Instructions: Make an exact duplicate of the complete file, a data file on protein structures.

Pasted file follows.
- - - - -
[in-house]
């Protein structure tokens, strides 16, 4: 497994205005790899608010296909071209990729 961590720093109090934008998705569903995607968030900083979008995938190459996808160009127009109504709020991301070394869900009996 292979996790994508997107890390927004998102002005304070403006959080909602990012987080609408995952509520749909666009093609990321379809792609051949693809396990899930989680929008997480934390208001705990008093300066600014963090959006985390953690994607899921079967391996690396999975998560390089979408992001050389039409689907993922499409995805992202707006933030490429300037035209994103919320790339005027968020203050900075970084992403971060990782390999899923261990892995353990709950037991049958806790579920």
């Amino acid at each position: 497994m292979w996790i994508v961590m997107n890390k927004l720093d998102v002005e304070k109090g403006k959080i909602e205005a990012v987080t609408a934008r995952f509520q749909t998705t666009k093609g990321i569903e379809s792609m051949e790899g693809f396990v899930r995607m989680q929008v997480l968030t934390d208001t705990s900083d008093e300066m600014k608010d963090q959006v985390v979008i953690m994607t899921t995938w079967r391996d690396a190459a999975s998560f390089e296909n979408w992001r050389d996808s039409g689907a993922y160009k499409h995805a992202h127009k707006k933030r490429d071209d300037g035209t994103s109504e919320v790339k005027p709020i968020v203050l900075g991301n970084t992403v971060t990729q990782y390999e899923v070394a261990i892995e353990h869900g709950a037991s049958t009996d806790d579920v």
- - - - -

[in-house]
């Protein structure tokens, strides 16, 4: 497994205005790899608010296909071209990729 961590720093109090934008998705569903995607968030900083979008995938190459996808160009127009109504709020991301070394869900009996 292979996790994508997107890390927004998102002005304070403006959080909602990012987080609408995952509520749909666009093609990321379809792609051949693809396990899930989680929008997480934390208001705990008093300066600014963090959006985390953690994607899921079967391996690396999975998560390089979408992001050389039409689907993922499409995805992202707006933030490429300037035209994103919320790339005027968020203050900075970084992403971060990782390999899923261990892995353990709950037991049958806790579920």
């Amino acid at each position: 497994m292979w996790i994508v961590m997107n890390k927004l720093d998102v002005e304070k109090g403006k959080i909602e205005a990012v987080t609408a934008r995952f509520q749909t998705t666009k093609g990321i569903e379809s792609m051949e790899g693809f396990v899930r995607m989680q929008v997480l968030t934390d208001t705990s900083d008093e300066m600014k608010d963090q959006v985390v979008i953690m994607t899921t995938w079967r391996d690396a190459a999975s998560f390089e296909n979408w992001r050389d996808s039409g689907a993922y160009k499409h995805a992202h127009k707006k933030r490429d071209d300037g035209t994103s109504e919320v790339k005027p709020i968020v203050l900075g991301n970084t992403v971060t990729q990782y390999e899923v070394a261990i892995e353990h869900g709950a037991s049958t009996d806790d579920v």